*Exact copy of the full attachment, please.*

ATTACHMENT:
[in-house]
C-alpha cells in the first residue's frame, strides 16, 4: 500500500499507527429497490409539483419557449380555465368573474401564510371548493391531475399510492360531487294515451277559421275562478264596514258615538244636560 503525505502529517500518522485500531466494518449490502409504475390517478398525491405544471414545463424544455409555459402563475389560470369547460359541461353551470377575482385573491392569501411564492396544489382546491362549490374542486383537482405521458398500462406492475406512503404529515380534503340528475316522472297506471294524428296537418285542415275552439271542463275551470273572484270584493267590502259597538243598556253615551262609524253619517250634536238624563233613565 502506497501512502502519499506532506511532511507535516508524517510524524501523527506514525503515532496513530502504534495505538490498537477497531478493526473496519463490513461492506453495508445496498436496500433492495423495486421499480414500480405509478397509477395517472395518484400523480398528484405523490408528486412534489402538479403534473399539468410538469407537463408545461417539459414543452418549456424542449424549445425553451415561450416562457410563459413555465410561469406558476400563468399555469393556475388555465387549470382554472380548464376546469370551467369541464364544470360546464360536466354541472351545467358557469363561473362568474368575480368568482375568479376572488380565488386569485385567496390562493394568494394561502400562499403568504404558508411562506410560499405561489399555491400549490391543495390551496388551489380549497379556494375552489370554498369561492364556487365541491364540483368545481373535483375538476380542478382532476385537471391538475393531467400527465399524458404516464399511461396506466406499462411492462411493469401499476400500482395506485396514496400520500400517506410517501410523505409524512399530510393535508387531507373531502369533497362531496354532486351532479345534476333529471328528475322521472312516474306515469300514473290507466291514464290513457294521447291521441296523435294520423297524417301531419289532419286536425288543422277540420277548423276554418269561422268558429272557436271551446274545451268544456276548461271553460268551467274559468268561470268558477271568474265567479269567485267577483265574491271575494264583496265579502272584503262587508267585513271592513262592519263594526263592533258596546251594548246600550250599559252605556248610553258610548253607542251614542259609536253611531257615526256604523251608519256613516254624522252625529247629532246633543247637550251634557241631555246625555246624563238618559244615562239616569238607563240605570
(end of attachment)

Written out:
[in-house]
C-alpha cells in the first residue's frame, strides 16, 4: 500500500499507527429497490409539483419557449380555465368573474401564510371548493391531475399510492360531487294515451277559421275562478264596514258615538244636560 503525505502529517500518522485500531466494518449490502409504475390517478398525491405544471414545463424544455409555459402563475389560470369547460359541461353551470377575482385573491392569501411564492396544489382546491362549490374542486383537482405521458398500462406492475406512503404529515380534503340528475316522472297506471294524428296537418285542415275552439271542463275551470273572484270584493267590502259597538243598556253615551262609524253619517250634536238624563233613565 502506497501512502502519499506532506511532511507535516508524517510524524501523527506514525503515532496513530502504534495505538490498537477497531478493526473496519463490513461492506453495508445496498436496500433492495423495486421499480414500480405509478397509477395517472395518484400523480398528484405523490408528486412534489402538479403534473399539468410538469407537463408545461417539459414543452418549456424542449424549445425553451415561450416562457410563459413555465410561469406558476400563468399555469393556475388555465387549470382554472380548464376546469370551467369541464364544470360546464360536466354541472351545467358557469363561473362568474368575480368568482375568479376572488380565488386569485385567496390562493394568494394561502400562499403568504404558508411562506410560499405561489399555491400549490391543495390551496388551489380549497379556494375552489370554498369561492364556487365541491364540483368545481373535483375538476380542478382532476385537471391538475393531467400527465399524458404516464399511461396506466406499462411492462411493469401499476400500482395506485396514496400520500400517506410517501410523505409524512399530510393535508387531507373531502369533497362531496354532486351532479345534476333529471328528475322521472312516474306515469300514473290507466291514464290513457294521447291521441296523435294520423297524417301531419289532419286536425288543422277540420277548423276554418269561422268558429272557436271551446274545451268544456276548461271553460268551467274559468268561470268558477271568474265567479269567485267577483265574491271575494264583496265579502272584503262587508267585513271592513262592519263594526263592533258596546251594548246600550250599559252605556248610553258610548253607542251614542259609536253611531257615526256604523251608519256613516254624522252625529247629532246633543247637550251634557241631555246625555246624563238618559244615562239616569238607563240605570